A further 48 were due to start operating in March and an additional 194
projects have planning permission and are awaiting construction, which can
take as little as eight weeks.
Costs of solar panels have been falling and Whitehall sources say that a cut
in subsidies is therefore justified.
But plans for a subsidy review were criticised by the industry.
Paul Barwell, chief executive of the Solar Trade Association, said: “We
are disappointed that DECC is launching another review on the solar
industry. Investor confidence and market stability is absolutely essential
in order to deliver sustained cost reductions for consumers and a healthy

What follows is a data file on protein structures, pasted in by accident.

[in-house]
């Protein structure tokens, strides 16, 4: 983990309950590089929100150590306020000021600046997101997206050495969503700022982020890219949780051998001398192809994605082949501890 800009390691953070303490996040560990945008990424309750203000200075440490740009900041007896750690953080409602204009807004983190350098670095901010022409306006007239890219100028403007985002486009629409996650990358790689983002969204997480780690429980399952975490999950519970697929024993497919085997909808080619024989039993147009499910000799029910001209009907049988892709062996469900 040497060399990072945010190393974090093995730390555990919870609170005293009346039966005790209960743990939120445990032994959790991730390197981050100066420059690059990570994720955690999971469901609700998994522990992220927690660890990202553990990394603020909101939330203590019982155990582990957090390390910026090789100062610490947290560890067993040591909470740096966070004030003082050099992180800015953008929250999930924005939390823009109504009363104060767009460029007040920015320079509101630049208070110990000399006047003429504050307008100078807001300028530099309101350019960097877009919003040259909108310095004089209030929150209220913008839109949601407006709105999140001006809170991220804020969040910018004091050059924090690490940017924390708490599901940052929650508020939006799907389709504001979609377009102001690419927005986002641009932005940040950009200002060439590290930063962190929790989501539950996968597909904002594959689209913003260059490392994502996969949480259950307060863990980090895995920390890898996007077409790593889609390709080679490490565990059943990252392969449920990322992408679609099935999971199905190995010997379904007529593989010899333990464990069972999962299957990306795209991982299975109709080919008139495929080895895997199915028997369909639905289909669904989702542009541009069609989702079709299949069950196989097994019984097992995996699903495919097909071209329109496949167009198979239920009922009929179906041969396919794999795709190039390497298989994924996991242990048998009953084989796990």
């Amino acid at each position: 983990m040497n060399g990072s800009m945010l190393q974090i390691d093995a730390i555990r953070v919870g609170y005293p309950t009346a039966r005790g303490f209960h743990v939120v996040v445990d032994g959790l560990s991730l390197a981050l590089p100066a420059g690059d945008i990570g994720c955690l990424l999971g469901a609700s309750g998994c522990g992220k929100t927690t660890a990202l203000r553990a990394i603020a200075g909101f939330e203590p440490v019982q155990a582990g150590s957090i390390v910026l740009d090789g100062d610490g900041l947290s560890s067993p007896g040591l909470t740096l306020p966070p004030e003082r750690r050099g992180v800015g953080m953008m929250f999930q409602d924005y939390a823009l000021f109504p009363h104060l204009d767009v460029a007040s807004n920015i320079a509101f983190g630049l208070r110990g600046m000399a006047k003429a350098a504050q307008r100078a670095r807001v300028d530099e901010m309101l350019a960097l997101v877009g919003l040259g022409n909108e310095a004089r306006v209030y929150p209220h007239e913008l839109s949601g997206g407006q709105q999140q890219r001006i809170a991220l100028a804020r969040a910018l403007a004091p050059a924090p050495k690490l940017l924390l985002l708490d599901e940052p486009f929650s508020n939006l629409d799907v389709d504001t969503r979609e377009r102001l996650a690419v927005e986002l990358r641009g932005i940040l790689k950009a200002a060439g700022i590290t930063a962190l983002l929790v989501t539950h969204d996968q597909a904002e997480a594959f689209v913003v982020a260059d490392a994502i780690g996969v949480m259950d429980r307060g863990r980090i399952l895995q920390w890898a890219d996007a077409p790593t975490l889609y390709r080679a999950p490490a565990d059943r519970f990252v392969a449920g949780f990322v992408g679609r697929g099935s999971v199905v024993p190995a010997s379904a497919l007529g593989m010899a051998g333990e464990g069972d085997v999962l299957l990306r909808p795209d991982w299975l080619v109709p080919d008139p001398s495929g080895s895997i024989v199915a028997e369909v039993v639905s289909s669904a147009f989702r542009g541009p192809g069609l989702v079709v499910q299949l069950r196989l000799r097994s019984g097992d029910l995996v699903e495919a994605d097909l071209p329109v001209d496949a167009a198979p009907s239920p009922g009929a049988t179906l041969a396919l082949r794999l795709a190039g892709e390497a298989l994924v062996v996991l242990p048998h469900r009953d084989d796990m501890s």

solar industry for UK plc.”
“We are also concerned that any excessively hasty push for cheap solar will
come at the cost of achieving quality in the solar farm industry, which is
essential to retain public support.”
In a solar strategy earlier this month the Department of Energy and Climate
Change (DECC) said: “We want to move the emphasis for growth away from large
It admitted that the spread of solar farms had been “much stronger than
anticipated in government modelling” and that this “can have impacts on
It said that public support for solar was starting to be eroded because some
solar farms had been sited “insensitively” and that solar farms can “have a
negative impact on the rural environment if not well-planned and
Article source: http://telegraph.feedsportal.com/c/32726/f/534871/s/39eec750/sc/1/l/0L0Stelegraph0O0Cearth0Cenergy0Csolarpower0C10A79980A90CSolar0Efarm0Esubsidies0Eto0Ebe0Ecut0Eunder0Eplans0Eto0Ecurb0Ethe0Espread0Eof0Epanels0Eacross0Ethe0Ecountryside0Bhtml/story01.htm